We offer benefits in kind through a salary sacrifice arrangement, how are they treated?
Benefits in kind are not part of basic salary for the furloughed wages calculation. Similarly, it is the contractual pay (after salary sacrifice) that is used for the furloughed wages calculation, for example, where pension contributions are made through salary sacrifice.
HMRC have stated that all of the grant received to cover an employee’s furloughed pay must be paid to them in the form of money. No part of the grant may be netted off to pay for the provision of benefits or a salary sacrifice scheme.
However, HMRC says that it regards COVID-19 as a ‘lifestyle event’ so it would be possible to amend or revoke salary sacrifice arrangements going forward if the relevant contractual arrangements are updated accordingly when an employee is put on furlough (appropriate employment law advice should be taken).
Read more on the CJRS implications of salary exchange and optional remuneration arrangements.
How will it be paid?
Employers will need to make a claim via HMRC’s online portal The HMRC guidance provides detail on the information an employer will need to be able to make a claim. Note that employers can only make one claim in any three week period which is the minimum time an employee may be furloughed for.
Once HMRC has processed the employer’s claim it will make payment by BACs into their nominated UK bank account. If employers have not already paid the employee, then they must pay the employees all of the grant they received for their gross pay. No fees may be charged from the money which is granted. The normal RTI return process must apply to all payments to employees – read HMRC guidance.
If an employer uses an agent who is authorised to act for their PAYE purposes, the agent will be able to make the claim on the employer’s behalf. However, if the employer uses a file-only agent, they will not be able to provide this service, but they will be able to provide the employer with the information needed to make the claim.
Is the payment taxable?
Yes, both on the employee and the employer. When furloughed employees are paid through RTI, the employer must make the usual PAYE, NIC and automatic enrolment deductions.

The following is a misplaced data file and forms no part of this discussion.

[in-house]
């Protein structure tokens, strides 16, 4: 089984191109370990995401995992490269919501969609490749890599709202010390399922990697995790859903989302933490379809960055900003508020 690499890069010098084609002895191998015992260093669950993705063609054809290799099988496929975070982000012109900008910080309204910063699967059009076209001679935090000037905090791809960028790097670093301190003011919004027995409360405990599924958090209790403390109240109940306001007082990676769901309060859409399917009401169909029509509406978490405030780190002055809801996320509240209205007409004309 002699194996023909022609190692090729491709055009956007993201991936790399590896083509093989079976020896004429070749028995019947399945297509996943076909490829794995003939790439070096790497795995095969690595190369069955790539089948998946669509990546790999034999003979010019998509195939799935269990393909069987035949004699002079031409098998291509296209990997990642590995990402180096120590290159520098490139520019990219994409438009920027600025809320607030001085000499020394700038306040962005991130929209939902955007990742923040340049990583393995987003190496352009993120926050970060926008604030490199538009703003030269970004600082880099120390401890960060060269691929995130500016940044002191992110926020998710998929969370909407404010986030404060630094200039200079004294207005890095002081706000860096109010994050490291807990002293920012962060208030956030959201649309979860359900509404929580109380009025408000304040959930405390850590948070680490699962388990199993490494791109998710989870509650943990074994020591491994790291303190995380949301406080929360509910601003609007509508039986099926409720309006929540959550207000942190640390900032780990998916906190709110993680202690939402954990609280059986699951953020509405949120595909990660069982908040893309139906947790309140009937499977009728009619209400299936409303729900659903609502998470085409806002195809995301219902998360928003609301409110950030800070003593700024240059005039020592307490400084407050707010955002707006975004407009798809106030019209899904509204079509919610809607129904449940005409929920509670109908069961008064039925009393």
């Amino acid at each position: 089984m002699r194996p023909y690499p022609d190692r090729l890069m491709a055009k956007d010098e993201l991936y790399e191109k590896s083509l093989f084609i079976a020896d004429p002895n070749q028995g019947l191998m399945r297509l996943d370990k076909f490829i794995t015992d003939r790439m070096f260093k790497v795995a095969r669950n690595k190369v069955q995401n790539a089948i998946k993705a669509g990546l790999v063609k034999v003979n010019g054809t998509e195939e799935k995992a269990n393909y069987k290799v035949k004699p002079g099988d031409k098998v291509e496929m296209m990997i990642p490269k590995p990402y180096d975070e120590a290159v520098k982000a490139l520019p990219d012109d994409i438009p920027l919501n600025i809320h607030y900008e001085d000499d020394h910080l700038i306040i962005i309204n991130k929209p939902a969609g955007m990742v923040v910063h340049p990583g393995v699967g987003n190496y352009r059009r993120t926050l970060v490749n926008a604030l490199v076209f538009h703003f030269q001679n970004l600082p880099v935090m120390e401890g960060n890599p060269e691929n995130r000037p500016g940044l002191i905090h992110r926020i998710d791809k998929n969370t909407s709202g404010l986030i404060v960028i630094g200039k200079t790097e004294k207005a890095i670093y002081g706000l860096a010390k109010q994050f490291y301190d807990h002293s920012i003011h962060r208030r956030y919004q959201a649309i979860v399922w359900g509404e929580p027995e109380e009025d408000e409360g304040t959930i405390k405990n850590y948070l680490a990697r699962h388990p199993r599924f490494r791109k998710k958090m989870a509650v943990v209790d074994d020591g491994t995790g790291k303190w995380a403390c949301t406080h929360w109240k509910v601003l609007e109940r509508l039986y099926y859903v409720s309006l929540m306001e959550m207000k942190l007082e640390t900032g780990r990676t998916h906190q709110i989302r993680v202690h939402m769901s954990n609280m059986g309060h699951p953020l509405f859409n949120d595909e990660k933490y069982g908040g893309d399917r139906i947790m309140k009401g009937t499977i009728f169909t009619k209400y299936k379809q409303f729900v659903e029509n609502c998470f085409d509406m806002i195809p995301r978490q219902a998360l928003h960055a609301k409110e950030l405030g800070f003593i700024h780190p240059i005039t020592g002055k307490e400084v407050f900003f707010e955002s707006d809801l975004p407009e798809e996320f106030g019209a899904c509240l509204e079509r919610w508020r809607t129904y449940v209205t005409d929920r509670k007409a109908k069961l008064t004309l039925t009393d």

Employers must treat the grant as taxable income for corporation/income tax purposes but can deduct employment costs as normal when calculating their taxable profits.
Note that individual households who have furloughed domestic staff (e.g. nannies) are not taxable on grants received under the scheme. However, the domestic staff are subject to PAYE/NIC on their wages as normal.
HMRC has not provided specific guidance on the VAT status of the payment. However, the scheme is described as providing a ‘grant’ and this is likely to be treated as outside the scope of UK VAT on the basis that there is no underlying supply from the claimant to the Government. Of course, as with all new schemes, we would recommend keeping a watchful eye on announcements.
What happens if we have made a mistake in our furlough claim?
You can delete your claim within 72 hours and start again. If you spot a mistake after that time, when you make your next claim you can state the past over-claims of furlough payments and correct it by reducing the amount claimed for the current period. Employers who are no longer making CJRS claims can also correct errors in past claims by repaying a lump sum to HMRC - read details.
Do CJRS payments have to be counted for EU State Aid limits?
HMRC has now confirmed that the CJRS grant is not considered state aid because it is available to all businesses. See BEIS Guidance.
What if instead of furloughing employees we pay them reduced wages and/or cut their hours during the crisis instead?
You should take legal advice on any arrangement to reduce employees’ contractual hours or wages. Please also bear in mind that employers must continue to pay at least the minimum wage per hour to employees who continue to work and HMRC will continue to take enforcement action against those that do not. A claim for CJRS may not be made in respect of these workers, although from 1 August 2020 the rules will be changed to reflect that part time working is permissible. Full detail of the new arrangements has not yet been released.
What about training, can furloughed employees take part in training without breaching the rules?
Yes, any furloughed worker can take part in remote/online training (the government is encouraging it to maintain skills). For example, a furloughed apprentice may need to continue their study course online. This training must not however generate revenue for the business or (an associated business) or should not involve the provision of services to the business. However, all workers that undertake training will still need to be paid at least the appropriate NMW for the hours that they spend training. Therefore, for some employees, employers may need to top up furloughed pay for the period/s in which they undertake training.
What about people I laid off in my business the week before this announcement, because I did not have work for them due to Coronavirus, can I still claim for them?
The purpose of this scheme is to protect jobs, therefore provided that you did not lay staff off prior to the 1 March and you now reinstate them onto the payroll, you can then claim for them. We would recommend that employment law advice is sought particularly where termination payments have been made as unwinding the arrangement may be complex. If you are still considering making staff redundant, it is important that redundancy and termination payments are handled properly, including NIC payments where the termination takes place after 5 April 2020.
For further information on the support available for employers, please get in touch with your usual BDO contact.